Just when I thought The Muppets (2011) was more conservative in its message than I had expected it to be, I was corrected by none other than Fox Business Network. Ah, yes, the anti-corporate and anti-oil messages. How un-American!—yes, I rolled my eyes while typing that, and re-reading it. I had come across the video of Kermit the Frog and Miss Piggy respond to Fox Business’ Eric Bolling’s accusations; which led me back to the accusations (and here for HuffPost article).
It isn’t the first time I haven’t watched the same exact film as someone else… Notice, however, no mention of the detriment witnessing the kidnapping of celebrities might have on our children. Unless Bolling thinks they’re not real people either, but a consumer product…hmm, I suppose that is capitalistic thinking there; it certainly isn’t communist. Ah, hell, I said the 8-letter C-word. Can you still read this? Okay, let’s proceed.
“With the help of three fans, The Muppets must reunite to save their old theater from a greedy oil tycoon.” synopsis via IMDb.com
Sean, Natalya, and I finally emptied the couch and went to the dollar movie where N and I watched Sean more than the actual film. Delight looks good on him. We had a good time.
notes on the film and experience:
Full-theater, multi-generational, good energy–well, after that really long Toy Story cartoon, which I think was meant to lull the small children into their seats.
I love Dave Grohl. His impersonation of Animal for the Moopets was awesome fun.
Lovelier, and the best part of the film: The Muppets barbershop quartet of Nirvana’s “Smells Like Teen Spirit.” still laughing about that. Beaker was wondermously employed. You can hear it here, sans Jack Black’s horror-stricken exclamation: “What is that–Nirvana?…You’re ruining one of the greatest songs of all time!”
Jack Black: I’m being held captive by these weirdos!
Statler: Now you know how we’ve felt for the last forty years.
Jack Black was perfect casting. He has such widespread multi-gen audience appeal. He had to be his persona, and it suited the film situations ideally.
Mary (Amy Adams): “It’s never me and him. It’s always me and him, and him.” a great conflict in the narrative.
Bro-mance star Jason Segel vs. heterosexual romantic Jason Segel; he’s played both, and they come into conflict here; notice the film ultimately (though gently) favors the latter.
a great moment: Rowlf: ” I thought my storyline was very intriguing.”
Amy Adams wasn’t looking as thin as she tends to, and I am wondering if it was intentional: more classic/nostalgic figure in keeping w/ costuming and/or her doubling w/ Miss Piggy’s character as Mary/Gary have parallel relationship issues as Kermit/Piggy.
I adore Adams. Carl V asked in his review: “Does anyone look cuter in June Cleaver fashions than Amy Adams?” not really.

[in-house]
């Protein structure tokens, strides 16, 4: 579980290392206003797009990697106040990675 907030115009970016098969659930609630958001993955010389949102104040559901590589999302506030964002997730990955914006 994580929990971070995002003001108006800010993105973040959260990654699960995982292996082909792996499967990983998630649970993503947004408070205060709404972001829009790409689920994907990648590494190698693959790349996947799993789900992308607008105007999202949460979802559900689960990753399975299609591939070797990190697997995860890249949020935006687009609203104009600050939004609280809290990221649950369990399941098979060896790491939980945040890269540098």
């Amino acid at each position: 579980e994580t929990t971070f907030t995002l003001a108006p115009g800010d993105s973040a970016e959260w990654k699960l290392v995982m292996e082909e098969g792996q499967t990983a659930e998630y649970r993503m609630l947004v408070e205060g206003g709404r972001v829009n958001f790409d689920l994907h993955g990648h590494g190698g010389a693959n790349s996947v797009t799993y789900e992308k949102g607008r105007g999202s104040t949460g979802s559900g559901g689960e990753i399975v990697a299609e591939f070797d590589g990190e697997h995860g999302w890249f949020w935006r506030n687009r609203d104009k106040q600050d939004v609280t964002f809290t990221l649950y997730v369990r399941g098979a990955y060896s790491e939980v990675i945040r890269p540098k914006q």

Love that Miss Piggy is the plus-size editor for Vogue: Paris. I love the consistency in character.
“Steve Whitmire voiced Kermit so well that several times during the movie I could not believe that it wasn’t Jim Henson voicing his iconic frog.”–Carl V. –so true.
Statler: If I didn’t know any better, I’d say you were reciting some sort of important plot point.
Waldorf: I hope so. Otherwise I would’ve bored half the audience half to death.
Statler: You mean half the audience is still alive?
I always found Waldorf and Statler to be funny; oh, but they were brilliant once more.
“Maniacal laugh… maniacal laugh.” Chris Cooper was fantastic (of course) as villain: Tex Richman. He even pulled off that rap-number; a near thing, I felt like the whole theater was holding its breath.
Walter: “Am I a Muppet, or am I a man? If I’m a man, I’m a Muppet of a man.” While I appreciated the song and its accompanying musical number, it was really long. The pacing of the film was a bit problematic overall.
It was evident the actors were enjoying themselves, as well as the audience. There was great energy and silliness. The meta was hilarious, few can pull it off as well as they did.
“The Muppets is good sweet positive family fare. It doesn’t hold back on the bad jokes, it tugs at the heart strings, and it is packed to its felt gills with nostalgia.”–Carl V. –again, spot on.
The remarkable thing about the Muppets, then and now, is what distinctive personalities and presences they have. When the “The Muppet Movie,” the first in the series, came out in 1979, there was astonishment that — ohmigod! — Kermit was riding a bicycle! How could a Muppet do that? Today, characters can do anything in the movies, but these Muppets are still played by Muppeteers, and they’re still endearing. ~Roger Ebert (Nov. 2011 review)
Ebert is right, there is a wonder that is still intact. They are still endearing.
Still basking in that marvelous marketing campaign, and equally fun film.
Starring: Jason Segel (Gary), Amy Adams (Mary), Chris Cooper (Tex Richman), Rashida Jones (Veronica), Jack Black (himself); and Walter, Kermit the Frog, Miss Piggy, Fozzie Bear, the Great Gonzo, Animal, Statler and Waldorf, Swedish Chef, Dr. Bunsen Honeydew and Beaker, Sam Eagle, Rowlf the Dog, Scooter, and Dr. Teeth and the Electric Mayhem Band.
Directed by James Bobin; written by Nicholas Stoller and Jason Segel; director of photography, Don Burgess; edited by James Thomas; music by Christophe Beck; choreography by Michael Rooney; production design by Steve Saklad; costumes by Rahel Afiley; produced by David Hoberman and Todd Lieberman.
Running time: 1 hour 38 minutes. Rated PG for some mild rude humor.